Brand democratization elevates brand interaction. It increases product affinity and awareness. And, it’s the online marketer’s newest promotional ally.
Last week, I provided an overview of this new ad trend and some examples of companies that are making it work. Now, let’s look at why such major media forces as Audi, Mazda, ESPN, and MasterCard are willingly investing in a marketing approach that requires them to relinquish some of their brand control.
What could motivate a business to surrender even a portion of its control over its brand image by inviting consumers to help create ad material and promotional content? It’s better than the alternative: a total loss of control.
Consumers are brazenly making their mark on a media space formerly reserved for media professionals and marketing pros. Regardless of the outlet, they’re making themselves heard — including opposing what they disapprove of. They develop their own content in the form of sites, discussion forums, and blogs, each vehicle a way to point out our products’ and campagins’ faults. They give voice to each other’s views and tirades via podcasts and use our viral marketing attempts against us by sharing not only the messages we intend but also those we aren’t so proud of.
Once, a consumer who disliked a product could do no more damage than share his negative experience with friends and family. Now, he can lead a global crusade with little more than an Internet connection and some pluck. When a marketer crafts a new ad campaign, he risks being raked over the coals by Web users who are fed up with formulaic ads. Those who take a stab at creativity are equally eschewed.
This power shift doesn’t just ensure traditional ad campaigns will be ignored. It can also have a damaging effect on a brand. Naturally, marketers have sought out effective new ways to relay promotional messages without provoking a backlash. By employing the techniques inherent to brand democratization, they can encourage consumers to workwith them instead of against them. This appeals to consumers’ taste for initiation and creation and gives them a controlled platform from which to be heard.
The same Internet user who wouldn’t think twice about criticizing a flaw in your product will eagerly participate in your ad campaign — if you can petition her passion for your brand. And if there’s one thing you can count on in the modern consumer, it’s passion.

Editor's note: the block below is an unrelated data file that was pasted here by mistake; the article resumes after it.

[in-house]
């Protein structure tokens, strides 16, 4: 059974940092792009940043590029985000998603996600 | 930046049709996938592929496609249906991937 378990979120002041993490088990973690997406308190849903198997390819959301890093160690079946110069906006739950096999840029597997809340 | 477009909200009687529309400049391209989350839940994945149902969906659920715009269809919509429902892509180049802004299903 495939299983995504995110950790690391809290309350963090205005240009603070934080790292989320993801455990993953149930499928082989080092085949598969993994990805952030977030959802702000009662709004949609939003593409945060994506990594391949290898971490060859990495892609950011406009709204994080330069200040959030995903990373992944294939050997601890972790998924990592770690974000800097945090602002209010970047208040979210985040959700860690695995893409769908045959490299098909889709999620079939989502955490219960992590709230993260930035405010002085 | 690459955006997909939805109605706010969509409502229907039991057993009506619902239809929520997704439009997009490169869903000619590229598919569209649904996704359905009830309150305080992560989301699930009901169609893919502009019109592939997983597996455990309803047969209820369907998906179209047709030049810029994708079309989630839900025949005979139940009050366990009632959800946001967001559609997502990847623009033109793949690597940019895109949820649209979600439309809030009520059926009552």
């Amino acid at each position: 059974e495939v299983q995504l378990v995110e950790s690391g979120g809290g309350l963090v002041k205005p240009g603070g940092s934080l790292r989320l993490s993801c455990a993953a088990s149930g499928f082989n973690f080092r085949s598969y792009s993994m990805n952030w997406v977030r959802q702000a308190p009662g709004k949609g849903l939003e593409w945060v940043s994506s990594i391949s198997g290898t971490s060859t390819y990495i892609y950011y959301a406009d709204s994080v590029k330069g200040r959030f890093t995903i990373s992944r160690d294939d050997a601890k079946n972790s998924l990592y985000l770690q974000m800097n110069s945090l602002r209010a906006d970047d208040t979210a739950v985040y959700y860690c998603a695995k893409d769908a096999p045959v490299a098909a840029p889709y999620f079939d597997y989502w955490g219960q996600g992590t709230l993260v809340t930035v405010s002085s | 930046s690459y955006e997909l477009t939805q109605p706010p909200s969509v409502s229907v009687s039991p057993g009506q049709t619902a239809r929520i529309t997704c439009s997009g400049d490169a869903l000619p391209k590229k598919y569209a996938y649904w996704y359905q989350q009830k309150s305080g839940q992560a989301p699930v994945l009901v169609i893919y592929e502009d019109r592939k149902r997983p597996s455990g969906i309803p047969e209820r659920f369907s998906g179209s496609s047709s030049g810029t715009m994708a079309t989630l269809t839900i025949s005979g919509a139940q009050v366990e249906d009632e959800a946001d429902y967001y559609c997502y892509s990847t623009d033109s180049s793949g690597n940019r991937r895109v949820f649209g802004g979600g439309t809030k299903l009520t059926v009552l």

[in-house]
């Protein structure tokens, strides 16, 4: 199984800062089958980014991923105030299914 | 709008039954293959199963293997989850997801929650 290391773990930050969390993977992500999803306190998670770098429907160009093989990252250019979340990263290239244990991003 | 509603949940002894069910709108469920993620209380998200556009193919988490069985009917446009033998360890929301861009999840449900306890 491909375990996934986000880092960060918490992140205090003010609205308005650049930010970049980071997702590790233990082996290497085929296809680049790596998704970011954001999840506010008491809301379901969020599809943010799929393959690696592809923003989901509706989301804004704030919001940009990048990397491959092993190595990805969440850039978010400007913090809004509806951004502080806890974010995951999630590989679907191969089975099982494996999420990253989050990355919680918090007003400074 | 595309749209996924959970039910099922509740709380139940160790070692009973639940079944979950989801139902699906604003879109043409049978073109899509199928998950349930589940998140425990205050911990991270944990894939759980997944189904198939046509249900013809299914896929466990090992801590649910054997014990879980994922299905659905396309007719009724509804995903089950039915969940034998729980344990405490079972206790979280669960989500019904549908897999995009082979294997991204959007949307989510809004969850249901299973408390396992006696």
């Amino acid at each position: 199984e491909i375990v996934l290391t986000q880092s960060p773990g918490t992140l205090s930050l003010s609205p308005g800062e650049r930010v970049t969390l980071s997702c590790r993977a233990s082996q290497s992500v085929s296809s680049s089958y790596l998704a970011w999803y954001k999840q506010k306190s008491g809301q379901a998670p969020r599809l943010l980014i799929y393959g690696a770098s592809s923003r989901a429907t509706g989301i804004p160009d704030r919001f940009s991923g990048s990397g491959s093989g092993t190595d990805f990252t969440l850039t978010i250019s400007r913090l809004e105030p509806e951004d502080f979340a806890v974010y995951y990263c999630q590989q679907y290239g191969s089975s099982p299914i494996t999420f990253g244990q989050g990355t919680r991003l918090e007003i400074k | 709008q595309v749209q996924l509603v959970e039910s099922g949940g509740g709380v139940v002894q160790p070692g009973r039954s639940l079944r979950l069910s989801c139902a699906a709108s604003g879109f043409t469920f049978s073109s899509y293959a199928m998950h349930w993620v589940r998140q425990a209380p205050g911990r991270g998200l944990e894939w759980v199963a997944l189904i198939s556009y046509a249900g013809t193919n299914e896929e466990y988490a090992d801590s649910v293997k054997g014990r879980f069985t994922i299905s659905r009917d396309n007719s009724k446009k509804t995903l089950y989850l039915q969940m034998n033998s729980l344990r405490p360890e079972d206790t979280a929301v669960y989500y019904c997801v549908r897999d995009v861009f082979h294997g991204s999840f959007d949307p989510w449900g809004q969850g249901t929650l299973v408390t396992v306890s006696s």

Brand democratization isn’t only effective among existing customers, whose loyalties already lie with your brand. Done effectively, such a campaign can absorb even the most cynical and indifferent of consumers. When Audi launched an ARG (define) to promote its new A3 model, it managed to recruit at least one participant who was among the most unlikely candidates of all: a BMW owner.
Another primary benefit of marketing initiatives that strive to engross the consumer is their ability to interact with sizeable groups, often over extended periods. Converse’s now-legendary Converse film contest drove over 3 million visitors to the brand’s site in just a few months. Audi’s “Art of the Heist” campaign engaged more than 200,000 existing and potential customers in a single day.
The time when traditional advertising was viewed with anticipation and awe has long past. Once-popular magazine ads promoting Edwards’ Olive Tablets and Amazing Hair Tonic now paper the walls of your local Applebee’s.
According to “Consumer Reports,” in 2001 the average American was exposed to over 240 commercial messages per day. Current estimates put that number around 500 or higher. Modern consumers are jaded. They won’t be coerced by run-of-the-mill ads.
Invite consumers to participate in something that’s beyond average, and you create an opportunity to get their attention, secure their loyalties, even change their minds about your brand. You may have to stray from convention to get there, but think of all you stand to gain by recruiting the very consumers you target to help promote your business. Think viral marketing is clever? Wait until you see brand democratization in action.
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Easily spotted on the mobile web: holiday ad next to plane crash story; Muslim dating ad next to KKK story; beauty ad next to domestic violence story; car ad next to emissions scandal story.